Friday, September 23, 2011

Why you should be concerned about moralistic therapeutic deism?

What is moralistic therapeutic deism?
Moralistic therapeutic deism is a term coined by Christian Smith in his book, Soul Searching: The Religious and Spiritual Lives of American Teenagers. Smith followed up with another book called Souls in Transition, in which he went back and interviewed the same people during their early twenties. I'll provide some links with more details below, but I would like to take a small amount of your time to summarize what I have learned from what Smith and others discovered.
Moralistic therapeutic deism has become the predominate religion among teens and twenty-somethings. By extension we can presume it is the message they are getting from their parents and churches. Let's take each of the three words separately to get a handle on what this means.
Moralistic--We need to learn to be good, nice and polite and not hurt others.
Therapeutic--God wants us to feel good about ourselves and our circumstances. He wants us happy.
Deism--There is a God out there. He doesn't have much to do with me as long as I'm nice and doing good. He pretty much is not involved in day-to-day events in my life or in the world. I don't bother him and he doesn't bother me.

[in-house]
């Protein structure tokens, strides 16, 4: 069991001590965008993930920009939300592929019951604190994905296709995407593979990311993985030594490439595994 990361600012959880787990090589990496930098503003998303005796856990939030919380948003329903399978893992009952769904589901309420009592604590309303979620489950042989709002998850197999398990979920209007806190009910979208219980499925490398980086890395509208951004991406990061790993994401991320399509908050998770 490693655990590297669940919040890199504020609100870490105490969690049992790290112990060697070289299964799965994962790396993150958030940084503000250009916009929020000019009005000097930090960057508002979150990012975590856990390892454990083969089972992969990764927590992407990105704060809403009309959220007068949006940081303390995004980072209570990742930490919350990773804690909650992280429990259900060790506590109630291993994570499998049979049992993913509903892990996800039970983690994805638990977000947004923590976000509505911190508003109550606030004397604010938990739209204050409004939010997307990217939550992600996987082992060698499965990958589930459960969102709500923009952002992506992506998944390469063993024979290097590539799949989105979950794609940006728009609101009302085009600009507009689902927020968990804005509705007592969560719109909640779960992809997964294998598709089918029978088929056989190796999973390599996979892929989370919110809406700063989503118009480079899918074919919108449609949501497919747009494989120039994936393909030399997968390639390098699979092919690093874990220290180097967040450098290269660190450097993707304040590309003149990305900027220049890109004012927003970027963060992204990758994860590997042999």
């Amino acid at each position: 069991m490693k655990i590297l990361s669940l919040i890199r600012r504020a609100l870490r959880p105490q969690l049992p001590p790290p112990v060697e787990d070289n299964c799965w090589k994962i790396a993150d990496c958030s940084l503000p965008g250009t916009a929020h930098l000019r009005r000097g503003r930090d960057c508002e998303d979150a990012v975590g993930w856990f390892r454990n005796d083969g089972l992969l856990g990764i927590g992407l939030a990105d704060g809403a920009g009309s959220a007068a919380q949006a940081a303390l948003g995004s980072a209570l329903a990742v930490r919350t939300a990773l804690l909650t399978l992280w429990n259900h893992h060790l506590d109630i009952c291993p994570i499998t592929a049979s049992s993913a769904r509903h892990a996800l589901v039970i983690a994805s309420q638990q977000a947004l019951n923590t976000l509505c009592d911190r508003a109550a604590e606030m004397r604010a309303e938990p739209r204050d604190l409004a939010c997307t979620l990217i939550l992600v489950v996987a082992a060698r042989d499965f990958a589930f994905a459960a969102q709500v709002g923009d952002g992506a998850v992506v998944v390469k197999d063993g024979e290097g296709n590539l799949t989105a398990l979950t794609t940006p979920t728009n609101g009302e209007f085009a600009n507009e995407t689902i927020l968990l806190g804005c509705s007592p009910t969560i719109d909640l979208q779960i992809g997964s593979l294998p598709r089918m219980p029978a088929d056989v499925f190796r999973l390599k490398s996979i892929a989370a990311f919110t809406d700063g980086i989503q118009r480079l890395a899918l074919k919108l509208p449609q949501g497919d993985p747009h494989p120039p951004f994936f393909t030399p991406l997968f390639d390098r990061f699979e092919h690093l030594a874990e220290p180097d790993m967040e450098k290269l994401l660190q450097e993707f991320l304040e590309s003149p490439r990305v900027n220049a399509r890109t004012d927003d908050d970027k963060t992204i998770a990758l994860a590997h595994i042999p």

The point I want to make in this short article is to say that the findings are that this belief system is by far the most predominant in our society. There is very little understanding of the Gospel, sin and salvation. Hopefully this can change if those of us who claim to be Faithful Christian Men teach the truth faithfully to our families and in our churches. We need to talk often with our children to see what message they are picking up from us. We might mean well, but they might be hearing something totally different from what we are trying to say by our words and examples.

Here are some resources for understanding this phenomenon better:

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